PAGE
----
Latest posts by Emily Zanotti (see all)
- John Kerry Admits Climate Agreement is Unenforceable, Suggests “Public Shaming” - December 15, 2015
- No, Bill Nye, Climate Change Isn’t Responsible for Paris Attacks - December 2, 2015
- #COP21 Expected to be Major Contributor to Climate Change, Ironically - November 30, 2015
According to the latest reports from the Obama Administration, nine million more Americans are now covered by health insurance than were before the Affordable Care Act passed Congress. Although the Administration prefers to use numbers associated with “access,” which encompasses a greater number of people as it allows the Administration to account for potential applicants as well as actual ones, the “nine million” number has been something of a staple of recent reports, especially as Obamacare premiums climb in most states.
FactCheck.org has routinely questioned the “nine million” number, pointing out that while around two million may have elected to pursue an application through a state or Federal marketplace, a large majority of the newly insured were likely adults and children eligible for the expanded medicare benefits, or young, uninsured individuals now eligible to stay on a parent’s plan until they turned 26 – hardly “new” insurance applicants. According to newly released research from the Heritage Foundation, however, it looks as though an even greater percentage – 97% – of the “newly-insured” are those who benefited from Obamacare’s massive Medicaid expansion.
We were told that 48 million Americans lacked affordable health insurance and something had to be done, but even five years after the passage of Obamacare, 33 million Americans are still uninsured.
If you dig deeper into the actual numbers and realize what really happened with those 9 million “newly insured”, there’s little reason to cheer.
The number of Americans with health insurance increased by 9.25 million in 2014, the first year that two key provisions of Obamacare took place: the subsidies for coverage purchased through the exchanges and Medicaid expansion. And according to recent research by The Heritage Foundation, out of that 9.25 million, “the vast majority of the increase was the result of 8.99 million individuals being added to the Medicaid rolls.”
In other words, over 97 percent of last year’s newly insured Americans were from Medicaid expansion.
Medicaid is designed to assist people who lack the capacity to work, thus making them unable to access employer-provided insurance options, and those who are too poor to afford individual private health care plans. The Obamacare program, however, has expanded those parameters to include the young, the able bodied, and those who are capable of working but choose not to, exploding Medicaid’s ranks and taxing (pun intended) an already at-risk program running straight into bankruptcy. As Kristina Ribali of Uncover Obamacare points out, each dollar spent on those Medicare isn’t designed to serve is a dollar taken away from those who Medicare was designed to help: the truly poor and needy.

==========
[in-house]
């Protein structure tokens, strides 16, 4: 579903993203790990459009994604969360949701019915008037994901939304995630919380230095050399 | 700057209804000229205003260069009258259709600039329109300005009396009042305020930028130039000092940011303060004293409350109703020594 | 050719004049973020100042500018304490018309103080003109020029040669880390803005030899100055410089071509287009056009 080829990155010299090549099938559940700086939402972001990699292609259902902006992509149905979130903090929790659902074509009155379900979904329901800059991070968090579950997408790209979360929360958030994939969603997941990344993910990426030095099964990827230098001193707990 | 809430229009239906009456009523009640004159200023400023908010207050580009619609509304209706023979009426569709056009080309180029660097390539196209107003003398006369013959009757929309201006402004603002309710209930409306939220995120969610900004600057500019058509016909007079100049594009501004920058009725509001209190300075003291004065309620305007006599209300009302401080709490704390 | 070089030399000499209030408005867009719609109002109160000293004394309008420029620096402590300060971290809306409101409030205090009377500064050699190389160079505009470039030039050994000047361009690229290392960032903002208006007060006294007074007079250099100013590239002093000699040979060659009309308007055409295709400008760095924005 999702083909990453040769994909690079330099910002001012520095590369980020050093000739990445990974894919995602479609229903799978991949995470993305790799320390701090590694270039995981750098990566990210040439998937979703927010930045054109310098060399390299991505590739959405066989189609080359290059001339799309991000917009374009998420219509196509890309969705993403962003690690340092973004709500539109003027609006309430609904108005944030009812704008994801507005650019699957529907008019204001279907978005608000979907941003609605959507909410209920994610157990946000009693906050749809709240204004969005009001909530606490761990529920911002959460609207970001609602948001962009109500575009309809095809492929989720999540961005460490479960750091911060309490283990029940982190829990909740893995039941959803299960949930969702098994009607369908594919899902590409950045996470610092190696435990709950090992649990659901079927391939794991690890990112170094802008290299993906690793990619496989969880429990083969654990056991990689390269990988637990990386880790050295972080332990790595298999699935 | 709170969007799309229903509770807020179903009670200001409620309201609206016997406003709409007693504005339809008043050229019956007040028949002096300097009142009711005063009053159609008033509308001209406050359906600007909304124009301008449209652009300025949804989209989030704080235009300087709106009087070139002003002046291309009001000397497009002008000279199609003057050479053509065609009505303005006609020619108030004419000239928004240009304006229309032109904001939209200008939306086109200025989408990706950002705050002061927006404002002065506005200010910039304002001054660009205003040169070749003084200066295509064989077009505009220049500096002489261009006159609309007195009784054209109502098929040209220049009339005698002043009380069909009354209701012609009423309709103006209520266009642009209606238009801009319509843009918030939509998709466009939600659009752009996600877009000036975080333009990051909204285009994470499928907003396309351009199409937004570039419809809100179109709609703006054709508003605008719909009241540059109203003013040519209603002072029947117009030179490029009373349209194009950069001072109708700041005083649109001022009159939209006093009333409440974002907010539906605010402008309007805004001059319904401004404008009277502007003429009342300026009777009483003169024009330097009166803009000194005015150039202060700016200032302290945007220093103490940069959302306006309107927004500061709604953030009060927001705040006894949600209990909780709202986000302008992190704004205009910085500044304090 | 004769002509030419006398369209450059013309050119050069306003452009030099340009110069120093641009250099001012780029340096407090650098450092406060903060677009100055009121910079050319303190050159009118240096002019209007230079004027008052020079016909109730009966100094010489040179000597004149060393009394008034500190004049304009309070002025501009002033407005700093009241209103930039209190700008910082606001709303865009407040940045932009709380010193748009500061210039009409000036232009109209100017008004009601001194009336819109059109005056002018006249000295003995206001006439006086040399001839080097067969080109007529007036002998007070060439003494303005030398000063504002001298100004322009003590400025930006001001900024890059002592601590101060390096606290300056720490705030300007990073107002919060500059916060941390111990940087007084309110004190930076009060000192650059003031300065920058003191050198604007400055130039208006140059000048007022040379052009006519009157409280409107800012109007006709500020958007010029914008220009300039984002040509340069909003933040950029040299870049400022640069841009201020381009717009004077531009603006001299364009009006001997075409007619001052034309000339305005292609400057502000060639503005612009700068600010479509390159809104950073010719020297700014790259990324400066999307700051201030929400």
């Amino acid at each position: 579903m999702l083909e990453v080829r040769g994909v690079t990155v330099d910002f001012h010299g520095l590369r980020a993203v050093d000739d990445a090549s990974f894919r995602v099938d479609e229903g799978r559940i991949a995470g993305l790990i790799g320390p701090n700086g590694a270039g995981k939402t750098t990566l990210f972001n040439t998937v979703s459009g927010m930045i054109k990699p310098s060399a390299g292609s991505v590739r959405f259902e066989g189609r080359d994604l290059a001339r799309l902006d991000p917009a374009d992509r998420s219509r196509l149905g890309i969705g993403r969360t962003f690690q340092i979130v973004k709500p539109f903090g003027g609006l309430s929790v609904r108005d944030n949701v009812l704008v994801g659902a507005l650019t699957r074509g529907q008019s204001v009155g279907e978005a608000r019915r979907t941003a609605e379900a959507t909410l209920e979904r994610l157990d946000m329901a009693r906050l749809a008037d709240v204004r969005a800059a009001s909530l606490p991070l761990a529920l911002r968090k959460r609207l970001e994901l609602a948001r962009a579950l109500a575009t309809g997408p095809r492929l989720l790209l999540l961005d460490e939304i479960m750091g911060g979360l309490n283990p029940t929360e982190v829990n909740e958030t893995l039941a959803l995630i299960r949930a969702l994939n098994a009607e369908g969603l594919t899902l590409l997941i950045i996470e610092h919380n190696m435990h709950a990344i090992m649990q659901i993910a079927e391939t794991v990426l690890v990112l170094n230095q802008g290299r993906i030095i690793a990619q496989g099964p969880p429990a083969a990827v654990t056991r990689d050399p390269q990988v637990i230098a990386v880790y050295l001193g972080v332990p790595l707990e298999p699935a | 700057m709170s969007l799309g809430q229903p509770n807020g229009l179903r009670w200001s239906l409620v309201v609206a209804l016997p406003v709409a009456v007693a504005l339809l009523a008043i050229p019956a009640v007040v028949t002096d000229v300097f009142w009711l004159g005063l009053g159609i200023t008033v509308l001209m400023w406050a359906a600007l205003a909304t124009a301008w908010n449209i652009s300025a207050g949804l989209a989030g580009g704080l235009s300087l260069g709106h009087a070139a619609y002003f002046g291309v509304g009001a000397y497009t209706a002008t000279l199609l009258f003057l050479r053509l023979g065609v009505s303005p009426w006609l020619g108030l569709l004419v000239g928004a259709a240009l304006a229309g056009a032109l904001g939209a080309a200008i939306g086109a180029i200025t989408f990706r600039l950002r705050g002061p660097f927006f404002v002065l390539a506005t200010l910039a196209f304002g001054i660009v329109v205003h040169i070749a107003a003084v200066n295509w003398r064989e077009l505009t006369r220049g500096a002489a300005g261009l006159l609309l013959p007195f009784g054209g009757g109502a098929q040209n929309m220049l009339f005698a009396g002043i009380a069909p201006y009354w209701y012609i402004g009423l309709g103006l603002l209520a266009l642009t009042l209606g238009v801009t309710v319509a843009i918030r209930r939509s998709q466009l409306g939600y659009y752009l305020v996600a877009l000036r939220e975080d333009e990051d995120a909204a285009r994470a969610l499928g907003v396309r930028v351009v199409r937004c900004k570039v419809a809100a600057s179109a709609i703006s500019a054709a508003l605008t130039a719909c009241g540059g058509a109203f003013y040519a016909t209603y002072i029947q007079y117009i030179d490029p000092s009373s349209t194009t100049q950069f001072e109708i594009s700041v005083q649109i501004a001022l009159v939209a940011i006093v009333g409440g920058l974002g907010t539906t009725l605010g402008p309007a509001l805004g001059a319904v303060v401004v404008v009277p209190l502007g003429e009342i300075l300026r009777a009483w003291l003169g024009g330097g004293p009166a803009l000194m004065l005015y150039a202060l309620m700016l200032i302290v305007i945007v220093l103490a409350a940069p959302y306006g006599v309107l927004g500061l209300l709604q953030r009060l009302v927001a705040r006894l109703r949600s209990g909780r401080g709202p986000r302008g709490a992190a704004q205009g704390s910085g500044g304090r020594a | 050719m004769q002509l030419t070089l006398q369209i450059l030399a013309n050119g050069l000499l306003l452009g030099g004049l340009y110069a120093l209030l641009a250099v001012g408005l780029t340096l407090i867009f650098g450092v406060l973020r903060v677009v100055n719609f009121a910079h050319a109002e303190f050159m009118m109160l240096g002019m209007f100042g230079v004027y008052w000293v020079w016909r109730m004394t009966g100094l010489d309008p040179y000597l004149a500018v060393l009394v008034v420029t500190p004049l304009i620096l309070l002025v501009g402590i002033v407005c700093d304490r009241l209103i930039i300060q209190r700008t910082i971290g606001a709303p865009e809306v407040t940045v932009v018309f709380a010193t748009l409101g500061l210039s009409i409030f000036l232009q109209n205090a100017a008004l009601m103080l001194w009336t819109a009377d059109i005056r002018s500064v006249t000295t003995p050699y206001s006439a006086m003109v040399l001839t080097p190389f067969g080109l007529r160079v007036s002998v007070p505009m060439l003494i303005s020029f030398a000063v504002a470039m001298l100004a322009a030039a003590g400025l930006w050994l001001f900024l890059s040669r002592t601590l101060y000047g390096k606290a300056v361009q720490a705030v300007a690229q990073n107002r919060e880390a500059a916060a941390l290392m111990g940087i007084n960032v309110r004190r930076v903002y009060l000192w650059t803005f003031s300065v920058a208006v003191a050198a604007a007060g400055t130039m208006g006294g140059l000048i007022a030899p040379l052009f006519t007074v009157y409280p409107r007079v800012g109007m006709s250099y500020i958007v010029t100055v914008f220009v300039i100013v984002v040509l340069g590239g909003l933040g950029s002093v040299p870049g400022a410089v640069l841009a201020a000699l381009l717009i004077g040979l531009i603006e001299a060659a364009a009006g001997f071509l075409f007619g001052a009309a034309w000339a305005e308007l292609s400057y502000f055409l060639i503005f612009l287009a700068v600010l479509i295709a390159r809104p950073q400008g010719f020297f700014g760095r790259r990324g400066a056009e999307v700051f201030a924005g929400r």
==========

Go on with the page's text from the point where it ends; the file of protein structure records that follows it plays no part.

Of course, a Medicare expansion isn’t anywhere near ideal – in any way – but it’s interesting that the Obamacare program can, essentially, count as it’s only success a Medicare expansion, something that could have been accomplished without passing a multiple-thousand-page Federal law that has had such a disastrous impact on the way health insurance functions in America. According to the Heritage report, even the parts of the ACA that were supposed to help those in need have failed: while Obamacare counts 4.79 million new enrollments, the same program forced 4.53 million people off their employer-provided insurance, meaning a whopping net 260,000 people were actually served by Obamacare.
It’s no small wonder that the Department of Health and Human Services is rolling back expectations on how many new enrollments to expect for 2015. According to the Heritage foundation’s research, the best they can expect is a massive change from “off-exchange” plans (those offered by employers, or those purchased directly through insurance companies but are not listed on state and Federal exchanges) to “on-exchange” plans. HHS had predicted, intiailly, that 26 million new enrollments would occur by this point in the program’s implementation. They’ve since downgraded that expectation to just over 10 million enrollees at the conclusion of Obamacare’s open enrollment period.